Asian Games 2018: Across the border, Pakistan shuttlers have no facilities
Badminton is among the least cared for sport in Pakistan, unlike in India, where it is a priority and highly popular
Mahoor Shahzad and Sehra Akram calmly walked away from the badminton court, conspicuous by their trackpants, after their 3-21, 6-21 thrashing at the hands of Korea's Sohee Lee and Seungchan Shin in the women's doubles first round here. A day earlier, they were humbled in their respective first rounds of the women's singles too. Both girls are singles players, but formed a doubles team just to make up the numbers.
Badminton is among the least cared for sport in Pakistan, unlike in India, where it is a priority and highly popular. "We do not have a single academy back home. We don't even have a shuttlecock machine which is one of the most important and common pieces of equipment in badminton training," Karachi resident Mahoor, 21, Pakistan's women's singles national champion, tells mid-day.
"Just before these Asian Games, we tried to come to India to train at the Gopichand Academy in Hyderabad or the Prakash Padukone Academy in Bangalore, but we were denied visas by the Indian government," says Islamabad resident Sehra, 22, the No. 2 singles player in Pakistan.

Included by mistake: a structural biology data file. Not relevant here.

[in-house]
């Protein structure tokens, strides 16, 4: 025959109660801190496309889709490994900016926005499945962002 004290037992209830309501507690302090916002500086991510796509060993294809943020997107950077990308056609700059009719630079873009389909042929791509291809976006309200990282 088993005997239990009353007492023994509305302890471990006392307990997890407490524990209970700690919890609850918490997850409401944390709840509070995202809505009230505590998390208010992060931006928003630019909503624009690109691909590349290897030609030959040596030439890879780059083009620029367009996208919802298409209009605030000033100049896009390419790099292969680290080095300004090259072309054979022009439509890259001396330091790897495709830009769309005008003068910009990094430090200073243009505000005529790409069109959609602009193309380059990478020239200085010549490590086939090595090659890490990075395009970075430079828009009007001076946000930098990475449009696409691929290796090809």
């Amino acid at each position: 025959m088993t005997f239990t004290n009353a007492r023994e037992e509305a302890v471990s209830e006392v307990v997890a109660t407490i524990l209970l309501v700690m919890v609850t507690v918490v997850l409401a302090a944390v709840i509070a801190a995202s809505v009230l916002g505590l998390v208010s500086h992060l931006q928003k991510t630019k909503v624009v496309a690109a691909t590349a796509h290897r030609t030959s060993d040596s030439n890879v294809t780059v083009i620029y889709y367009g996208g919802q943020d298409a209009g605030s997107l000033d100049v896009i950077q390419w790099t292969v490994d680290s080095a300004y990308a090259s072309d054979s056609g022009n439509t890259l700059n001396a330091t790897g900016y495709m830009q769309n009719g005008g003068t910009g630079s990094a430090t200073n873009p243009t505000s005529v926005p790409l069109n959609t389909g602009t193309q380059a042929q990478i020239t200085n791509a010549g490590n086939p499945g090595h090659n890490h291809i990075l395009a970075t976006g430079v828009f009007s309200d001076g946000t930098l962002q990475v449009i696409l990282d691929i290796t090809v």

Both girls idolise India's top shuttlers Saina Nehwal and PV Sindhu, but also fear them, given their super star status in the sport. "The other day, we saw Saina and Sindhu at the dining hall in the Athletes Village, but we were apprehensive about approaching them. We were scared because they are such big stars. What if they refuse us? But we do hope Indian badminton can help the sport grow in Pakistan somehow," said Mahoor, as she smiled and slowly walked away with her partner.
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